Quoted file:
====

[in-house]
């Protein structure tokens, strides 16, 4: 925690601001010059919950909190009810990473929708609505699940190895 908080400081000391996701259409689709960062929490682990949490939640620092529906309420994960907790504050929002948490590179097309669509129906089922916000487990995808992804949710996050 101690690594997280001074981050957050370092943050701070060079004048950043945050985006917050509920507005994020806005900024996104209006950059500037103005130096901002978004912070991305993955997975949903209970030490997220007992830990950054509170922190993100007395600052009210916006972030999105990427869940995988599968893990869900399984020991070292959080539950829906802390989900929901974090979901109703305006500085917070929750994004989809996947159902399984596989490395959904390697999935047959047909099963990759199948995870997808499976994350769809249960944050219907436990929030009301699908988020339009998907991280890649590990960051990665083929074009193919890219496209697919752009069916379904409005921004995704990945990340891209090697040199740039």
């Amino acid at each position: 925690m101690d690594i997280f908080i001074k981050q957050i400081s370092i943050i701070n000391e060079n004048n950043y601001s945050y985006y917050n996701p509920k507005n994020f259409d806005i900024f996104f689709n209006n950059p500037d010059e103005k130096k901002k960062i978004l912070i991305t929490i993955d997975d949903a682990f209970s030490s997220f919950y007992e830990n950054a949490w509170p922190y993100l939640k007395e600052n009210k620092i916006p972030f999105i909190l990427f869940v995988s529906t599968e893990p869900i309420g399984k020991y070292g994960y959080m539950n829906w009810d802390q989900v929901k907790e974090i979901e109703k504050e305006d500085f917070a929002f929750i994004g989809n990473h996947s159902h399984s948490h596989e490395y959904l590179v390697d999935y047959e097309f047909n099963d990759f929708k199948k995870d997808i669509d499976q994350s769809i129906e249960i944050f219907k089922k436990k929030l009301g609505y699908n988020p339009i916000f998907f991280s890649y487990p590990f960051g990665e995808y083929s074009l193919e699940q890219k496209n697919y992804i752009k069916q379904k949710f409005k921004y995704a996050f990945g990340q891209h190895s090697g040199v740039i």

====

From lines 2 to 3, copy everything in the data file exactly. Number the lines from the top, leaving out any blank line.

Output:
């Protein structure tokens, strides 16, 4: 925690601001010059919950909190009810990473929708609505699940190895 908080400081000391996701259409689709960062929490682990949490939640620092529906309420994960907790504050929002948490590179097309669509129906089922916000487990995808992804949710996050 101690690594997280001074981050957050370092943050701070060079004048950043945050985006917050509920507005994020806005900024996104209006950059500037103005130096901002978004912070991305993955997975949903209970030490997220007992830990950054509170922190993100007395600052009210916006972030999105990427869940995988599968893990869900399984020991070292959080539950829906802390989900929901974090979901109703305006500085917070929750994004989809996947159902399984596989490395959904390697999935047959047909099963990759199948995870997808499976994350769809249960944050219907436990929030009301699908988020339009998907991280890649590990960051990665083929074009193919890219496209697919752009069916379904409005921004995704990945990340891209090697040199740039």
């Amino acid at each position: 925690m101690d690594i997280f908080i001074k981050q957050i400081s370092i943050i701070n000391e060079n004048n950043y601001s945050y985006y917050n996701p509920k507005n994020f259409d806005i900024f996104f689709n209006n950059p500037d010059e103005k130096k901002k960062i978004l912070i991305t929490i993955d997975d949903a682990f209970s030490s997220f919950y007992e830990n950054a949490w509170p922190y993100l939640k007395e600052n009210k620092i916006p972030f999105i909190l990427f869940v995988s529906t599968e893990p869900i309420g399984k020991y070292g994960y959080m539950n829906w009810d802390q989900v929901k907790e974090i979901e109703k504050e305006d500085f917070a929002f929750i994004g989809n990473h996947s159902h399984s948490h596989e490395y959904l590179v390697d999935y047959e097309f047909n099963d990759f929708k199948k995870d997808i669509d499976q994350s769809i129906e249960i944050f219907k089922k436990k929030l009301g609505y699908n988020p339009i916000f998907f991280s890649y487990p590990f960051g990665e995808y083929s074009l193919e699940q890219k496209n697919y992804i752009k069916q379904k949710f409005k921004y995704a996050f990945g990340q891209h190895s090697g040199v740039i």